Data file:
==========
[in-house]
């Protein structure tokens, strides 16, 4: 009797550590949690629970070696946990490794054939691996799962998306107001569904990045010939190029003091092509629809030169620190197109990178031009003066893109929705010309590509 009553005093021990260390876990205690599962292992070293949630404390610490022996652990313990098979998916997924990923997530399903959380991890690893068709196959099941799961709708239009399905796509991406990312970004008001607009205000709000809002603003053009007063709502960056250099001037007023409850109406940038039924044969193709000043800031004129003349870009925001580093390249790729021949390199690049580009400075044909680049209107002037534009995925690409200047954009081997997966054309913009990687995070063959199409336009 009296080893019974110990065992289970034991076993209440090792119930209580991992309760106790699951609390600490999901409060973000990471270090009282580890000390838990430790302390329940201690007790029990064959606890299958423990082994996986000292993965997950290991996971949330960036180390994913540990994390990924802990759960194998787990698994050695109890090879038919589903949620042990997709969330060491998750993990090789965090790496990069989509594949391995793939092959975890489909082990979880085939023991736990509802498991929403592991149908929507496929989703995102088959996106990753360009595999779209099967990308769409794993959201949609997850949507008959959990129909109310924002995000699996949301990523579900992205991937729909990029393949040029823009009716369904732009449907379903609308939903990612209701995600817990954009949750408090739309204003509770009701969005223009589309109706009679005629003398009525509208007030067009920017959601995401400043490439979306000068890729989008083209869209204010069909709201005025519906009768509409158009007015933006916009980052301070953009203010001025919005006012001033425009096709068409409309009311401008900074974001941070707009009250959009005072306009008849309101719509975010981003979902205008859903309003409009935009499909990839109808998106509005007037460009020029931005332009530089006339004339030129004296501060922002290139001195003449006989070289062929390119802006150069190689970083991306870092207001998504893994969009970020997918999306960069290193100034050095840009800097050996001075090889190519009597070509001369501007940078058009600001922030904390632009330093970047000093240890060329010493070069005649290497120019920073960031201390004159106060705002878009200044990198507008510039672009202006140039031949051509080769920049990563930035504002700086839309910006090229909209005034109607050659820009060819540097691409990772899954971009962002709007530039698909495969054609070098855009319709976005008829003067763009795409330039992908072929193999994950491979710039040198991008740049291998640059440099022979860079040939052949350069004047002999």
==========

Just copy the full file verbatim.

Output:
[in-house]
């Protein structure tokens, strides 16, 4: 009797550590949690629970070696946990490794054939691996799962998306107001569904990045010939190029003091092509629809030169620190197109990178031009003066893109929705010309590509 009553005093021990260390876990205690599962292992070293949630404390610490022996652990313990098979998916997924990923997530399903959380991890690893068709196959099941799961709708239009399905796509991406990312970004008001607009205000709000809002603003053009007063709502960056250099001037007023409850109406940038039924044969193709000043800031004129003349870009925001580093390249790729021949390199690049580009400075044909680049209107002037534009995925690409200047954009081997997966054309913009990687995070063959199409336009 009296080893019974110990065992289970034991076993209440090792119930209580991992309760106790699951609390600490999901409060973000990471270090009282580890000390838990430790302390329940201690007790029990064959606890299958423990082994996986000292993965997950290991996971949330960036180390994913540990994390990924802990759960194998787990698994050695109890090879038919589903949620042990997709969330060491998750993990090789965090790496990069989509594949391995793939092959975890489909082990979880085939023991736990509802498991929403592991149908929507496929989703995102088959996106990753360009595999779209099967990308769409794993959201949609997850949507008959959990129909109310924002995000699996949301990523579900992205991937729909990029393949040029823009009716369904732009449907379903609308939903990612209701995600817990954009949750408090739309204003509770009701969005223009589309109706009679005629003398009525509208007030067009920017959601995401400043490439979306000068890729989008083209869209204010069909709201005025519906009768509409158009007015933006916009980052301070953009203010001025919005006012001033425009096709068409409309009311401008900074974001941070707009009250959009005072306009008849309101719509975010981003979902205008859903309003409009935009499909990839109808998106509005007037460009020029931005332009530089006339004339030129004296501060922002290139001195003449006989070289062929390119802006150069190689970083991306870092207001998504893994969009970020997918999306960069290193100034050095840009800097050996001075090889190519009597070509001369501007940078058009600001922030904390632009330093970047000093240890060329010493070069005649290497120019920073960031201390004159106060705002878009200044990198507008510039672009202006140039031949051509080769920049990563930035504002700086839309910006090229909209005034109607050659820009060819540097691409990772899954971009962002709007530039698909495969054609070098855009319709976005008829003067763009795409330039992908072929193999994950491979710039040198991008740049291998640059440099022979860079040939052949350069004047002999």